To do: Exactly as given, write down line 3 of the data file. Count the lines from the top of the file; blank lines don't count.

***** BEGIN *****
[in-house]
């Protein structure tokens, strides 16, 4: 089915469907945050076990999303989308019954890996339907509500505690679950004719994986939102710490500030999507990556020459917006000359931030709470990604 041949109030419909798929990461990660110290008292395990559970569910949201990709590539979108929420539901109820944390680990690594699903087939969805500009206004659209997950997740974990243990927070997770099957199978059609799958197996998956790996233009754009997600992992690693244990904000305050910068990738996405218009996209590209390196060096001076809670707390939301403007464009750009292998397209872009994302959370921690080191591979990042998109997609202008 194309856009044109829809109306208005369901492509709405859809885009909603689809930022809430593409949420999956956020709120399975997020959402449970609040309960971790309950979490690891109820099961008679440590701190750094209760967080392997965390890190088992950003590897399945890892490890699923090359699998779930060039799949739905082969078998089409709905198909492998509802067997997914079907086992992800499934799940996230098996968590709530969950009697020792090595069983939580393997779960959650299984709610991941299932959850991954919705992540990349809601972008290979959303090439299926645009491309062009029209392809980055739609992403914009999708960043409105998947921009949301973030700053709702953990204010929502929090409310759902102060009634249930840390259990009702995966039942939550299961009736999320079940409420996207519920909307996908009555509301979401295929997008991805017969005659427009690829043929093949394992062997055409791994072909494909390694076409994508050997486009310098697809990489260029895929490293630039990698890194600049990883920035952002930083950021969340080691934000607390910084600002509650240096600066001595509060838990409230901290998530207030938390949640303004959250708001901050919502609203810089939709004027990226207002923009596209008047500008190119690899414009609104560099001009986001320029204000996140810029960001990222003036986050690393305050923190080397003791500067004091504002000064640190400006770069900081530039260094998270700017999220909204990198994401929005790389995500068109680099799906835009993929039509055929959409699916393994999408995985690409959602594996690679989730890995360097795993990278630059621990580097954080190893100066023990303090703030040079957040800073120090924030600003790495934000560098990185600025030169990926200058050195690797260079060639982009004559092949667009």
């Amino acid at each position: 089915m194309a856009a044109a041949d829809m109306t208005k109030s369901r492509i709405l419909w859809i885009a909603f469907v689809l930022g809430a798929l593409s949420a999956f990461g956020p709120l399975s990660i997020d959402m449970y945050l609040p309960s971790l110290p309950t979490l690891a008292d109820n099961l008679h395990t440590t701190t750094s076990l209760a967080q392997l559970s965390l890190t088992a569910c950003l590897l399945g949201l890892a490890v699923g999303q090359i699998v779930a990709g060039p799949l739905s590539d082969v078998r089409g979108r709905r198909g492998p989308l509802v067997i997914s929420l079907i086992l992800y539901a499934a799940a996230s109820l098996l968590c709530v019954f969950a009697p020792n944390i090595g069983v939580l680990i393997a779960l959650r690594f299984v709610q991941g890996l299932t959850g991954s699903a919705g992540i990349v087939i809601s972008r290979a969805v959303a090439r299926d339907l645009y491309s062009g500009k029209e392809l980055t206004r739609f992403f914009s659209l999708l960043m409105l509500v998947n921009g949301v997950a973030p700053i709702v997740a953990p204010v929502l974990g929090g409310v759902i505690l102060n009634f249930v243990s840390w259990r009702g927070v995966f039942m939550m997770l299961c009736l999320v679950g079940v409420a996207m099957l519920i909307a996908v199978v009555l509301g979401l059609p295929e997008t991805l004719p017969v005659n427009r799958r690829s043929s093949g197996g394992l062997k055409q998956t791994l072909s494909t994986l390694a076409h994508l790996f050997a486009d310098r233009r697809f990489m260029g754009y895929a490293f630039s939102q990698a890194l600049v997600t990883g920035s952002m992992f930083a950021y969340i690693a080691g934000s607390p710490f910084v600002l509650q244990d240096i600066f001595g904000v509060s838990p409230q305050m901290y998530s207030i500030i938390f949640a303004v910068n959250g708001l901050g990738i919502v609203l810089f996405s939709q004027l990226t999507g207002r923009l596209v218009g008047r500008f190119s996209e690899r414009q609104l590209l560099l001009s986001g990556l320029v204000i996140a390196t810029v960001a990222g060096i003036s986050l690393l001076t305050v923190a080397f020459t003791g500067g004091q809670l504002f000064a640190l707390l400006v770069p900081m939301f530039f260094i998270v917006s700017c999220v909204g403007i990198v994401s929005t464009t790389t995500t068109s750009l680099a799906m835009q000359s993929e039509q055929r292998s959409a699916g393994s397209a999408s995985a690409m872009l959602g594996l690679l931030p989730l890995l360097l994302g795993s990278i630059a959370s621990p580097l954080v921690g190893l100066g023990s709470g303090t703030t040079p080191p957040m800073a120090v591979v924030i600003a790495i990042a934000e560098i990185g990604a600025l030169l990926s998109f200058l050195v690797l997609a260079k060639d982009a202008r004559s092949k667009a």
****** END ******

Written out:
């Amino acid at each position: 089915m194309a856009a044109a041949d829809m109306t208005k109030s369901r492509i709405l419909w859809i885009a909603f469907v689809l930022g809430a798929l593409s949420a999956f990461g956020p709120l399975s990660i997020d959402m449970y945050l609040p309960s971790l110290p309950t979490l690891a008292d109820n099961l008679h395990t440590t701190t750094s076990l209760a967080q392997l559970s965390l890190t088992a569910c950003l590897l399945g949201l890892a490890v699923g999303q090359i699998v779930a990709g060039p799949l739905s590539d082969v078998r089409g979108r709905r198909g492998p989308l509802v067997i997914s929420l079907i086992l992800y539901a499934a799940a996230s109820l098996l968590c709530v019954f969950a009697p020792n944390i090595g069983v939580l680990i393997a779960l959650r690594f299984v709610q991941g890996l299932t959850g991954s699903a919705g992540i990349v087939i809601s972008r290979a969805v959303a090439r299926d339907l645009y491309s062009g500009k029209e392809l980055t206004r739609f992403f914009s659209l999708l960043m409105l509500v998947n921009g949301v997950a973030p700053i709702v997740a953990p204010v929502l974990g929090g409310v759902i505690l102060n009634f249930v243990s840390w259990r009702g927070v995966f039942m939550m997770l299961c009736l999320v679950g079940v409420a996207m099957l519920i909307a996908v199978v009555l509301g979401l059609p295929e997008t991805l004719p017969v005659n427009r799958r690829s043929s093949g197996g394992l062997k055409q998956t791994l072909s494909t994986l390694a076409h994508l790996f050997a486009d310098r233009r697809f990489m260029g754009y895929a490293f630039s939102q990698a890194l600049v997600t990883g920035s952002m992992f930083a950021y969340i690693a080691g934000s607390p710490f910084v600002l509650q244990d240096i600066f001595g904000v509060s838990p409230q305050m901290y998530s207030i500030i938390f949640a303004v910068n959250g708001l901050g990738i919502v609203l810089f996405s939709q004027l990226t999507g207002r923009l596209v218009g008047r500008f190119s996209e690899r414009q609104l590209l560099l001009s986001g990556l320029v204000i996140a390196t810029v960001a990222g060096i003036s986050l690393l001076t305050v923190a080397f020459t003791g500067g004091q809670l504002f000064a640190l707390l400006v770069p900081m939301f530039f260094i998270v917006s700017c999220v909204g403007i990198v994401s929005t464009t790389t995500t068109s750009l680099a799906m835009q000359s993929e039509q055929r292998s959409a699916g393994s397209a999408s995985a690409m872009l959602g594996l690679l931030p989730l890995l360097l994302g795993s990278i630059a959370s621990p580097l954080v921690g190893l100066g023990s709470g303090t703030t040079p080191p957040m800073a120090v591979v924030i600003a790495i990042a934000e560098i990185g990604a600025l030169l990926s998109f200058l050195v690797l997609a260079k060639d982009a202008r004559s092949k667009a």